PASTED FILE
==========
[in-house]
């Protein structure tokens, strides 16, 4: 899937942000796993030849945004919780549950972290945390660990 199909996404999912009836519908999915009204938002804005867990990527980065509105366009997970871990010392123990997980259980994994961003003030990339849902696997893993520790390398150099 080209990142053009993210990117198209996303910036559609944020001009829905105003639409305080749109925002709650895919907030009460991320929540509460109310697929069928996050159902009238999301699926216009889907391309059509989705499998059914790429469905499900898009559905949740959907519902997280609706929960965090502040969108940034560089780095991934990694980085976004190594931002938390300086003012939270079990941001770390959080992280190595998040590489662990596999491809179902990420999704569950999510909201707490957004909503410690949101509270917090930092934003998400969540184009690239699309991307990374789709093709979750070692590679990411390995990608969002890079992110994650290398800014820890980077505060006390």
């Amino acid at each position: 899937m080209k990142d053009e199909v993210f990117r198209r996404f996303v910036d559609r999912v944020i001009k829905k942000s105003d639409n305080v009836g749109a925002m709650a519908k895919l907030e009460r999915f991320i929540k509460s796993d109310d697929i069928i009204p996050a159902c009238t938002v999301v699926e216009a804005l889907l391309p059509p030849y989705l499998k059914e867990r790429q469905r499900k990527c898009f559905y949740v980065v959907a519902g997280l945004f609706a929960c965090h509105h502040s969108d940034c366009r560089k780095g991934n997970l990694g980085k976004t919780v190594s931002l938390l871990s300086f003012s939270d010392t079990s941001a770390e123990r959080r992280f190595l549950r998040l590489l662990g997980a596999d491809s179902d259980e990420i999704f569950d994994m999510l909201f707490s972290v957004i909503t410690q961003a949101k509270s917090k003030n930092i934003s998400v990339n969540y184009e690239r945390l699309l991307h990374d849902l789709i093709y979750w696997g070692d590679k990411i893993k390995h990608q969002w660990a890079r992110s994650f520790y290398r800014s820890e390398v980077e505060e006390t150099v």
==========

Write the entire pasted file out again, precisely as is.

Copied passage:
[in-house]
């Protein structure tokens, strides 16, 4: 899937942000796993030849945004919780549950972290945390660990 199909996404999912009836519908999915009204938002804005867990990527980065509105366009997970871990010392123990997980259980994994961003003030990339849902696997893993520790390398150099 080209990142053009993210990117198209996303910036559609944020001009829905105003639409305080749109925002709650895919907030009460991320929540509460109310697929069928996050159902009238999301699926216009889907391309059509989705499998059914790429469905499900898009559905949740959907519902997280609706929960965090502040969108940034560089780095991934990694980085976004190594931002938390300086003012939270079990941001770390959080992280190595998040590489662990596999491809179902990420999704569950999510909201707490957004909503410690949101509270917090930092934003998400969540184009690239699309991307990374789709093709979750070692590679990411390995990608969002890079992110994650290398800014820890980077505060006390």
């Amino acid at each position: 899937m080209k990142d053009e199909v993210f990117r198209r996404f996303v910036d559609r999912v944020i001009k829905k942000s105003d639409n305080v009836g749109a925002m709650a519908k895919l907030e009460r999915f991320i929540k509460s796993d109310d697929i069928i009204p996050a159902c009238t938002v999301v699926e216009a804005l889907l391309p059509p030849y989705l499998k059914e867990r790429q469905r499900k990527c898009f559905y949740v980065v959907a519902g997280l945004f609706a929960c965090h509105h502040s969108d940034c366009r560089k780095g991934n997970l990694g980085k976004t919780v190594s931002l938390l871990s300086f003012s939270d010392t079990s941001a770390e123990r959080r992280f190595l549950r998040l590489l662990g997980a596999d491809s179902d259980e990420i999704f569950d994994m999510l909201f707490s972290v957004i909503t410690q961003a949101k509270s917090k003030n930092i934003s998400v990339n969540y184009e690239r945390l699309l991307h990374d849902l789709i093709y979750w696997g070692d590679k990411i893993k390995h990608q969002w660990a890079r992110s994650f520790y290398r800014s820890e390398v980077e505060e006390t150099v």